The risk of colorectal cancer is associated with the frequency of meat consumption in a population-based cohort in Korea

Asian Pac J Cancer Prev. 2011;12(9):2371-6.


Objective: To date, there have been few prospective cohort studies that have investigated the association between meat consumption and the risk of colorectal cancer (CRC) in Asian countries. A large, population-based cohort study was conducted to assess the effect of the frequency of meat consumption on the risk of CRC in Korean adults.

Methods: The participants were Korean government employees, school faculty members, and their unemployed dependents, aged 30-80 years, who underwent health examinations between 1996 and 1997. In 2003, information on CRC incidence was obtained during the 6-7 year follow-up period. The final data analysis included 2,248,129 study subjects. The hazard ratio (HR) and 95% confidence interval (CI) of the HR were estimated using the Cox proportional hazards regression model.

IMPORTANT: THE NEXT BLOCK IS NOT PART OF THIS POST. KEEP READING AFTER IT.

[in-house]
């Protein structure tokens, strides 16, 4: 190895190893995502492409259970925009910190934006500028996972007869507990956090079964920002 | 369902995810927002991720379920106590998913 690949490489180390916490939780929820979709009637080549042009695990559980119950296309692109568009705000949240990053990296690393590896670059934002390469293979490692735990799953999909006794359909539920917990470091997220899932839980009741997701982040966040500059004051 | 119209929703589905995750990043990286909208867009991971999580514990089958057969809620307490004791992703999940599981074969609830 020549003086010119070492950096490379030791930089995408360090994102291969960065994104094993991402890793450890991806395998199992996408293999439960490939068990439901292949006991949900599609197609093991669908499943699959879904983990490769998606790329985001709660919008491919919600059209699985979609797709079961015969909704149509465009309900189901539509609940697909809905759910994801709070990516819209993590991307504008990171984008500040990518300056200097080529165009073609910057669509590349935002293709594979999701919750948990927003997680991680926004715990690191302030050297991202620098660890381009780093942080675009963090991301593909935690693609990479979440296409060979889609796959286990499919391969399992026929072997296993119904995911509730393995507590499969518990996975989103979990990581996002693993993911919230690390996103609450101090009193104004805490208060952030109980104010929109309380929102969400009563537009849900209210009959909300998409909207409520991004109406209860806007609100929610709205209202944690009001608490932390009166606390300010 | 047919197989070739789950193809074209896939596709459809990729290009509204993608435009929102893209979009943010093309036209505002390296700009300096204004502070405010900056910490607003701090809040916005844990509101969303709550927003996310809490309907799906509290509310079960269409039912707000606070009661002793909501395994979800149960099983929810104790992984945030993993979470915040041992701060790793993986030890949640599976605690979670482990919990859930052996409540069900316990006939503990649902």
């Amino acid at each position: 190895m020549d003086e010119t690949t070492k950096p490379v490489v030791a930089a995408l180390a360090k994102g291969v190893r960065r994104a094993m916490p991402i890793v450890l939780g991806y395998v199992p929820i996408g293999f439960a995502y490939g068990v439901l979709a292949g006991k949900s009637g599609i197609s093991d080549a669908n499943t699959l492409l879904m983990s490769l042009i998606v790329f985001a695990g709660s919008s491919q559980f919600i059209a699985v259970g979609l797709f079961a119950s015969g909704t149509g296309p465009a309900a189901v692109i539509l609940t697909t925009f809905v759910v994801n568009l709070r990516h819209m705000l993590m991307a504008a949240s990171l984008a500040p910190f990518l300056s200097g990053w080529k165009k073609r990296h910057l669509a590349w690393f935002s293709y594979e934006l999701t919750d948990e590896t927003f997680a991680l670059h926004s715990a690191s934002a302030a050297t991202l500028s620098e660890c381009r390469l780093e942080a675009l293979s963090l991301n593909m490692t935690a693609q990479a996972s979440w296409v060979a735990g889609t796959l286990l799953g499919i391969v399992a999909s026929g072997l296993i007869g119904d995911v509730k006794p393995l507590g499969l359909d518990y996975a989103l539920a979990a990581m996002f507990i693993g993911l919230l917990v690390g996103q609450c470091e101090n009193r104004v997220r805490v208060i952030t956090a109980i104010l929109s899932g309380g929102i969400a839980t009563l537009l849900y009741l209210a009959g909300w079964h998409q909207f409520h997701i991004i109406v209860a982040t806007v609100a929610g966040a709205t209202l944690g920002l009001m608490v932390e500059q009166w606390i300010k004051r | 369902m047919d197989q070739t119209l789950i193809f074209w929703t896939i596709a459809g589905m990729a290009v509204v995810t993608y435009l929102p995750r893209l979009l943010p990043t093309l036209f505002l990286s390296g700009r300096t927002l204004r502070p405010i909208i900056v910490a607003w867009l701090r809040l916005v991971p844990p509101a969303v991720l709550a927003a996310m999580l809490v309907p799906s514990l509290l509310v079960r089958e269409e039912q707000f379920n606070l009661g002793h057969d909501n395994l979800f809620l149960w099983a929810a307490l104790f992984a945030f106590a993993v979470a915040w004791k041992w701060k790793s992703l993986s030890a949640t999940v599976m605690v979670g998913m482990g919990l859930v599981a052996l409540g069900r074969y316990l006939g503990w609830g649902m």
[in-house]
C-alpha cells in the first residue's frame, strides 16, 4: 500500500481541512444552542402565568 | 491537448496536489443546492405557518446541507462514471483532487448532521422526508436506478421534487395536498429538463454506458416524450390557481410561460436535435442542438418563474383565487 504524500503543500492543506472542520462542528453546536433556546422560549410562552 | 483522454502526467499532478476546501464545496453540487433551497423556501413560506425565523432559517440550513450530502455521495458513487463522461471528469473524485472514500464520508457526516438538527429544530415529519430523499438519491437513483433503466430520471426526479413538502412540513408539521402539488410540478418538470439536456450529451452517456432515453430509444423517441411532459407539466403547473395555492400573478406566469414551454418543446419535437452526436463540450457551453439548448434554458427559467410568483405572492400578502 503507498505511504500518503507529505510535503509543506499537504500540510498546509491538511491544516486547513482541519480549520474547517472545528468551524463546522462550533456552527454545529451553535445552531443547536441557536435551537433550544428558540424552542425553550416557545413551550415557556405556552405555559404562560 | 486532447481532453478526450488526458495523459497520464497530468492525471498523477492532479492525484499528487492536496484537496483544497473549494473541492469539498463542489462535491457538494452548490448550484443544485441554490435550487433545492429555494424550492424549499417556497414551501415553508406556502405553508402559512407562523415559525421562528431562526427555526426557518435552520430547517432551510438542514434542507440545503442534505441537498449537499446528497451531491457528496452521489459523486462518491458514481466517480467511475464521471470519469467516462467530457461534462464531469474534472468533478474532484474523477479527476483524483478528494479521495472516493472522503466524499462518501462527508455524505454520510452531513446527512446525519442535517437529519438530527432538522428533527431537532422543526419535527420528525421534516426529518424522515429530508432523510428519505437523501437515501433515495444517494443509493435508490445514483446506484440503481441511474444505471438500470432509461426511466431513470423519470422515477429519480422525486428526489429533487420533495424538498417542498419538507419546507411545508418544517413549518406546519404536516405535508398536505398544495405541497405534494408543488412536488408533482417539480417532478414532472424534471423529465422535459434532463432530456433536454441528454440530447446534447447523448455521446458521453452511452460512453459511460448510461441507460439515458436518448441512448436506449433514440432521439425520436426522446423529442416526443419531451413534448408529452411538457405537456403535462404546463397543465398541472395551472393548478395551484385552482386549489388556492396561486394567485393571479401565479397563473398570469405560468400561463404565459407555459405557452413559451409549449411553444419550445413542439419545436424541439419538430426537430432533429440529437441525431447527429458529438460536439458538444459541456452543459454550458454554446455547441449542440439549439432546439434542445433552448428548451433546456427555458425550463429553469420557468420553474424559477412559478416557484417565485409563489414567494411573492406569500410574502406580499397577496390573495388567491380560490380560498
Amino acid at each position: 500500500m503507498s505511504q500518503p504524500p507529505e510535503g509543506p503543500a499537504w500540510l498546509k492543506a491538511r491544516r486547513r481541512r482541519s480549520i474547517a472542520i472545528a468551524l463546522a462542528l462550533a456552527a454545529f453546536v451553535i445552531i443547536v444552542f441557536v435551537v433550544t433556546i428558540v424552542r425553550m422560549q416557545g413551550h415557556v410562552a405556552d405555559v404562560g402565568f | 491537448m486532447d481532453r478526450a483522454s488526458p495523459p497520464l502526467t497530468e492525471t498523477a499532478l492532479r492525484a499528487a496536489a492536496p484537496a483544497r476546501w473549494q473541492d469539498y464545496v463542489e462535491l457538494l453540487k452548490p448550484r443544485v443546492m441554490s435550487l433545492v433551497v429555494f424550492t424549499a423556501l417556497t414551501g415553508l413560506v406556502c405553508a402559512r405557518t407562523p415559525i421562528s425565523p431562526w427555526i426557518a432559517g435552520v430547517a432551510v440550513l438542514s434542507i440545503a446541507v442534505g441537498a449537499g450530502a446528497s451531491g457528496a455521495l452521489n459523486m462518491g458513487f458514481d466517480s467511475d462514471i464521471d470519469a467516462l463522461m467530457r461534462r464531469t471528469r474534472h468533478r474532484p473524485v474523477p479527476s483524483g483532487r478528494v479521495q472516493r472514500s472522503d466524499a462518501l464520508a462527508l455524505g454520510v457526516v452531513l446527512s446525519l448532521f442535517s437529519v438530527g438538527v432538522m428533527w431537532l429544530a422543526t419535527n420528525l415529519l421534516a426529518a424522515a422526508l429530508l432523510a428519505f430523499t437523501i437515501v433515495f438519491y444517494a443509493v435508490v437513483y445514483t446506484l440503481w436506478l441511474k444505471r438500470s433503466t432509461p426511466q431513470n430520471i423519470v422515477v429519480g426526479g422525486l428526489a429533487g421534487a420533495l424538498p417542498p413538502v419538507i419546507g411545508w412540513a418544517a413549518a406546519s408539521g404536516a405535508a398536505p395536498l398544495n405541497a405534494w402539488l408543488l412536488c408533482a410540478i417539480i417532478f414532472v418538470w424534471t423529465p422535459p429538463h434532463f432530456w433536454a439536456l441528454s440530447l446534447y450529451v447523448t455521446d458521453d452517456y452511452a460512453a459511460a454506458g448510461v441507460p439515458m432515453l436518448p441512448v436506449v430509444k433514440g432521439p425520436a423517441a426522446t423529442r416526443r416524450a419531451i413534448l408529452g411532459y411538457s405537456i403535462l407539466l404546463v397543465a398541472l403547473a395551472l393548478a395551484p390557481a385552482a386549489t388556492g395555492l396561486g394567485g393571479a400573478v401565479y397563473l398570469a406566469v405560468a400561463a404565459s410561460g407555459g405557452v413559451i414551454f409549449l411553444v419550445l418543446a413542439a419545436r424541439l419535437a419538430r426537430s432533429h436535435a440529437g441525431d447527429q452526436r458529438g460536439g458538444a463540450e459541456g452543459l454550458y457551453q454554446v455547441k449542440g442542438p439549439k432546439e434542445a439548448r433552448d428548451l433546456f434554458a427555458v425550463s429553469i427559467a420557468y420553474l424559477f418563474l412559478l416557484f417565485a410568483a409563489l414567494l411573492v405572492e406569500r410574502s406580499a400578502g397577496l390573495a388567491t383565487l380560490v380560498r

Results: During the follow-up period, CRC occurred in 4,501 men and 1,943 women (64.19 and 36.34 for age-standardized incidence rates per 100,000 person-years, respectively). In the total population, the estimated HRs and 95% CI for meat consumption of 2-3 times per week and more than 4 times per week compared with consumption of less than once per week were 1.06 (1.01-1.12) and 1.23 (1.13-1.35), respectively. In men only and women only groups, the HRs (95% CI) for consumption of more than 4 times per week compared with consumption of less than once per week were 1.13 (1.02-1.26) and 1.42 (1.21-1.66), respectively.

Conclusion: The present findings suggest that frequency of meat consumption is positively associated with the risk of CRC.

MeSH terms

  • Adult
  • Aged
  • Aged, 80 and over
  • Cohort Studies
  • Colorectal Neoplasms / epidemiology*
  • Confidence Intervals
  • Eating
  • Female
  • Follow-Up Studies
  • Humans
  • Incidence
  • Korea / epidemiology
  • Male
  • Meat / statistics & numerical data*
  • Middle Aged
  • Proportional Hazards Models
  • Prospective Studies
  • Risk Factors